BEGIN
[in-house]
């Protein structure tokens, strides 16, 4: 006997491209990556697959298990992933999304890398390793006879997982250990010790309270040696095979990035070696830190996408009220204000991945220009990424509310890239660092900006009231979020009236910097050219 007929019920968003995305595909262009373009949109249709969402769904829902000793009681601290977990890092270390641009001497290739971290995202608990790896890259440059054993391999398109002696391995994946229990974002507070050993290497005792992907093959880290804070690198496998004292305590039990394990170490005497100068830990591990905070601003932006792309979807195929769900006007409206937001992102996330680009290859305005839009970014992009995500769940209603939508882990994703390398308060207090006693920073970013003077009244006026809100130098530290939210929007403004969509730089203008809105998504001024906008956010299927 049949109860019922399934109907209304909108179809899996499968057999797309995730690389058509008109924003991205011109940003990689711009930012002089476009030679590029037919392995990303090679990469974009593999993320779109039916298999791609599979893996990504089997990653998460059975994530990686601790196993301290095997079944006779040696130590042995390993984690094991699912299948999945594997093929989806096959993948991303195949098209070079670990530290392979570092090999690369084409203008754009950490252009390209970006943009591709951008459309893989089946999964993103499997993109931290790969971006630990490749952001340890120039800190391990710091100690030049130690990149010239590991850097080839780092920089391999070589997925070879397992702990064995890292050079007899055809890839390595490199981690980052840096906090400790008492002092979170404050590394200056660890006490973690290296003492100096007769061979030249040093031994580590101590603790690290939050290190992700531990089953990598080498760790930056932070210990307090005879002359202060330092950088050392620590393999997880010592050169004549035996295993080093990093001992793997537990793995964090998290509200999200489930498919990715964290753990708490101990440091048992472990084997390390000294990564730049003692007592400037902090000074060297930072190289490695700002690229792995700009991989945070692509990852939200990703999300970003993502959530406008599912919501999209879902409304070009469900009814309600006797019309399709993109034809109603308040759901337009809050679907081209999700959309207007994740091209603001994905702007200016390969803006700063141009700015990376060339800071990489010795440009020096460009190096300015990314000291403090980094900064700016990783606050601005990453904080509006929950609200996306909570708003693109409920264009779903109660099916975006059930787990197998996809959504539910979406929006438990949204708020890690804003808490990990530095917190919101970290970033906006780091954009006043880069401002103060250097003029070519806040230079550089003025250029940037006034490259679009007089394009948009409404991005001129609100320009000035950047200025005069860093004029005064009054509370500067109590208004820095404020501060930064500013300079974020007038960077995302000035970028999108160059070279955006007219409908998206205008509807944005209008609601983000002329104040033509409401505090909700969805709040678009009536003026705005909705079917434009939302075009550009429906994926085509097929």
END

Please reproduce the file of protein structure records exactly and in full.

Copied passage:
[in-house]
């Protein structure tokens, strides 16, 4: 006997491209990556697959298990992933999304890398390793006879997982250990010790309270040696095979990035070696830190996408009220204000991945220009990424509310890239660092900006009231979020009236910097050219 007929019920968003995305595909262009373009949109249709969402769904829902000793009681601290977990890092270390641009001497290739971290995202608990790896890259440059054993391999398109002696391995994946229990974002507070050993290497005792992907093959880290804070690198496998004292305590039990394990170490005497100068830990591990905070601003932006792309979807195929769900006007409206937001992102996330680009290859305005839009970014992009995500769940209603939508882990994703390398308060207090006693920073970013003077009244006026809100130098530290939210929007403004969509730089203008809105998504001024906008956010299927 049949109860019922399934109907209304909108179809899996499968057999797309995730690389058509008109924003991205011109940003990689711009930012002089476009030679590029037919392995990303090679990469974009593999993320779109039916298999791609599979893996990504089997990653998460059975994530990686601790196993301290095997079944006779040696130590042995390993984690094991699912299948999945594997093929989806096959993948991303195949098209070079670990530290392979570092090999690369084409203008754009950490252009390209970006943009591709951008459309893989089946999964993103499997993109931290790969971006630990490749952001340890120039800190391990710091100690030049130690990149010239590991850097080839780092920089391999070589997925070879397992702990064995890292050079007899055809890839390595490199981690980052840096906090400790008492002092979170404050590394200056660890006490973690290296003492100096007769061979030249040093031994580590101590603790690290939050290190992700531990089953990598080498760790930056932070210990307090005879002359202060330092950088050392620590393999997880010592050169004549035996295993080093990093001992793997537990793995964090998290509200999200489930498919990715964290753990708490101990440091048992472990084997390390000294990564730049003692007592400037902090000074060297930072190289490695700002690229792995700009991989945070692509990852939200990703999300970003993502959530406008599912919501999209879902409304070009469900009814309600006797019309399709993109034809109603308040759901337009809050679907081209999700959309207007994740091209603001994905702007200016390969803006700063141009700015990376060339800071990489010795440009020096460009190096300015990314000291403090980094900064700016990783606050601005990453904080509006929950609200996306909570708003693109409920264009779903109660099916975006059930787990197998996809959504539910979406929006438990949204708020890690804003808490990990530095917190919101970290970033906006780091954009006043880069401002103060250097003029070519806040230079550089003025250029940037006034490259679009007089394009948009409404991005001129609100320009000035950047200025005069860093004029005064009054509370500067109590208004820095404020501060930064500013300079974020007038960077995302000035970028999108160059070279955006007219409908998206205008509807944005209008609601983000002329104040033509409401505090909700969805709040678009009536003026705005909705079917434009939302075009550009429906994926085509097929």